I did this when I was considering getting my electric violin and amp. I used to go out with just my acoustic fiddle but I noticed that other people were earning much more than me because they had better quality instruments and equipment. I was nervous about spending lots of money I didn’t have, but I took the plunge anyway. And I’m glad I did because I saw the benefit right away when I got my amp. Later when I got my purple violin it just added to the appeal of my act. You have to think about what’s best for you and what you want to achieve. Don’t waste money on something that isn’t essential for your act or necessary to enhance it. For example, if you’re like me and just plan on playing in local towns and not in Trafalgar square every day, then a £250 amp might suit you rather than a £1000 amp (even though the sound quality will be astronomically better with a better quality amp). Every piece of equipment should play an important part depending on what your act is. To be successful, you also need to keep costs down.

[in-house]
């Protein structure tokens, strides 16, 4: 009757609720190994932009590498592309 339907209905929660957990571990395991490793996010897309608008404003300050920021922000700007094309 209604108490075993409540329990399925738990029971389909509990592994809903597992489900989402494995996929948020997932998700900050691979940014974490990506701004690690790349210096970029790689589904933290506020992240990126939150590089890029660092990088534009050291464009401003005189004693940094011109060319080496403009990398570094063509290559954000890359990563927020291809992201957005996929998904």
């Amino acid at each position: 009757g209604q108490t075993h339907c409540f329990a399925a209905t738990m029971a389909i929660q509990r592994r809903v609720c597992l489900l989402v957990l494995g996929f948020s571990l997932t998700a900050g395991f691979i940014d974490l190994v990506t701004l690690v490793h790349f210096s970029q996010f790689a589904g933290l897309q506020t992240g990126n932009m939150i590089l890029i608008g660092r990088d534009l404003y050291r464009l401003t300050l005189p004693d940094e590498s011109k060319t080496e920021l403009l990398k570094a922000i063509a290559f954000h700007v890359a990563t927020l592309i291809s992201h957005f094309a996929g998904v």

Make a Plan
You need to make a sort of business plan where you decide how much you want to spend on equipment, transportation costs, etc. You should also think about how much you are likely to earn. It might help to initially keep a spreadsheet of how much you are spending and earning. This will help make you aware of any adjustments you might need to make. For instance, you might decide to stay closer to home to cut down transportation costs, or you might try performing in a new town to earn more money.
It’s important that you make sure you keep things in perspective at all times. Earnings aren’t guaranteed so you will need to be realistic about how much you will make over a long period of time. For instance, say you make £200 in an hour in one place, don’t expect to make the same amount every time you go there. It’s easy to get excited when you suddenly earn a lot but you have to remember that certain conditions were met in order to make that happen. Find out from other buskers in the area how much they make throughout the year for similar acts. That will tell you if your plan is worth doing.